1. The simple question for consideration in this appeal is whether Chhotey Lal is entitled to the rights of a prior mortgagee as against Dharajit by reason of his having got a decree on that prior mortgage. The first mortgage was made in favour of Mt. Reoti who obtained a decree to which Dharajit was made a party in his capacity as a subsequent mortgagee. In execution of that decree the mortgaged property was put up to sale and purchased by Dharajit, but the sale was subsequently set aside on the mortgagor raising the amount required to pay up that decree by making a usufructuary mortgage in favour of Chhotey Lal. The mortgage deed executed in favour of Chhotey Lal provided that he shall step into the shoes of Mt. Reoti by reason of such payment.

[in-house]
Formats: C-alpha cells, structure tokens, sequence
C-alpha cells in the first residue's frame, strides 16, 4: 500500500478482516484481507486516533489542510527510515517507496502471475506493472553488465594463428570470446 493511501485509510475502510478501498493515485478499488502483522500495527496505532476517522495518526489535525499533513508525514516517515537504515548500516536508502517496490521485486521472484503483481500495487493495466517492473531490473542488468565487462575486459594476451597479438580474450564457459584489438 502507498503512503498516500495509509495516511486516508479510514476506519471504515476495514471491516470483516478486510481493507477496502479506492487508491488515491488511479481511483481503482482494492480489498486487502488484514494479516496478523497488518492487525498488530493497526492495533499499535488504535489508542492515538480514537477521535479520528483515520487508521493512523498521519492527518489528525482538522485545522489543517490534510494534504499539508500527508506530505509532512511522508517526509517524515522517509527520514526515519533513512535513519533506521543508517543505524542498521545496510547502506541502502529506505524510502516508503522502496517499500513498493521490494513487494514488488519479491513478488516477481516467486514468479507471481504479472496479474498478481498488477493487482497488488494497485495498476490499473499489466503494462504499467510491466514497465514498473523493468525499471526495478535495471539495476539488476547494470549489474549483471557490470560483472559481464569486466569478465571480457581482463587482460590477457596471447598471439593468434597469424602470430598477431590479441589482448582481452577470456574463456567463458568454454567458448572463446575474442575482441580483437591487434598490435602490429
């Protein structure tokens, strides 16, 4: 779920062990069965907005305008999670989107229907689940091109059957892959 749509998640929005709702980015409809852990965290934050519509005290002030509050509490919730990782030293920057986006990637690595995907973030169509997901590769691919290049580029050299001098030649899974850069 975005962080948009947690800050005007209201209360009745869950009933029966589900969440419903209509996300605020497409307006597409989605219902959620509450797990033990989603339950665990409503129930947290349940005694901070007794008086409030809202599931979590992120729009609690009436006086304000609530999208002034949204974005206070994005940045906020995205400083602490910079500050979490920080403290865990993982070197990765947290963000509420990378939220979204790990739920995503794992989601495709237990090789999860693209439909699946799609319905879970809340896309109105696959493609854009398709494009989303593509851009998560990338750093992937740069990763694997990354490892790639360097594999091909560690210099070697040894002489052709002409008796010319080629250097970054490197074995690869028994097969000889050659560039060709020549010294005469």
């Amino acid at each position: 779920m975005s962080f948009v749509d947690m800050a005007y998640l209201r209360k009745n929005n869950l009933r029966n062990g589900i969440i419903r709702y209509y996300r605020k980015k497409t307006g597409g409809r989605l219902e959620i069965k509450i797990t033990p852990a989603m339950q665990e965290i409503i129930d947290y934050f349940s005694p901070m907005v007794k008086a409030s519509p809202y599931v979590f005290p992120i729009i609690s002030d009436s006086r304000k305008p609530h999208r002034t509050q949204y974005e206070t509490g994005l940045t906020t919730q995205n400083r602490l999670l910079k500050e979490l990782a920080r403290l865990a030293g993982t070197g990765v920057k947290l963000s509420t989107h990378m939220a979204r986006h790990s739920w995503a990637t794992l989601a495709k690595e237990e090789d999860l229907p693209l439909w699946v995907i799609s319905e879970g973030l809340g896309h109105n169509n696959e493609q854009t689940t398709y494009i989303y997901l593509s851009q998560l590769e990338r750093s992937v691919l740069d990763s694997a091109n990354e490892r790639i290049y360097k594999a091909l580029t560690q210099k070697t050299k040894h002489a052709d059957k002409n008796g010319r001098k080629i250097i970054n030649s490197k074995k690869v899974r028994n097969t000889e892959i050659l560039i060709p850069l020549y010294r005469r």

2. An attempt is now being made by Dharajit to bring the mortgaged property to sale in execution of his decree obtained on foot of an intermediate mortgage. Mt. Reoti was no party to that decree. Chhotey Lal has been impleaded as a subsequent mortgagee in the execution proceeding but he sets up his right as a prior mortgagee under the mortgage held by Mt. Reoti which he claims to have paid. That claim is resisted by Dharajit. The trial Court found in favour of Chhotey Lal and directed that the property comprised in the decree of Dharajit shall be sold subject to the prior rights of Chhotey Lal under his usufructuary mortgage. The lower appellate Court however held that the prior mortgage held by Mt. Reoti had merged into a decree and the payment of the money of that decree did not give Chhotey Lal a right to keep alive the original mortgage. In coming to that conclusion it followed the decision of Het Ram v. Shadi Lal AIR 1918 PC 34 and Matru Mal v. Durga Kunwar AIR 1920 PC 79. But those decisions were based on the construction of Section 89 of the Transfer of Property Act which declared that on the passing of a decree for sale, the right of the mortgagor to redeem and the security shall both be extinguished. The corresponding rule of Order 34, Rule 5 of the Civil P.C. has altered the position in so far that those words no longer exist and as pointed out by their Lordships of the Privy Council in Sukhi v. Ghulam Safdar Khan AIR 1922 PC 11, it is now open to a person who is not a party to a decree to put up that decree as a shield against any intermediate mortgagee whose rights are not superior to those covered by the decree. Chhotey Lal has clearly acquired by the payment made by him of the decree of Mt. Reoti the rights which Mt. Reoti held in the property and the Court below was not justified in relegating him to an inferior position. Dharajit can only sell the property comprised in the mortgage decree of Mt. Reoti subject to the prior rights acquired by Chhotey Lal by virtue of his payment of that decree. The trial Court was equally wrong in declaring that Chhotey Lal was entitled to priority in respect of his subsequent usufructuary mortgage; for he could only claim priority in respect of the decree of Mt. Reoti which he had paid out of consideration of that mortgage. We allow the appeal accordingly; and setting aside the orders of the Courts below direct that Chhotey Lal is entitled to priority in respect of the property comprised in the mortgage decree held by Mt. Reoti to the extent of the money paid by him in satisfaction of that decree. The appellant in these circumstances will get his costs here and hitherto from the opposite party who will bear his own costs throughout. The fees in this Court will include fees on the higher scale.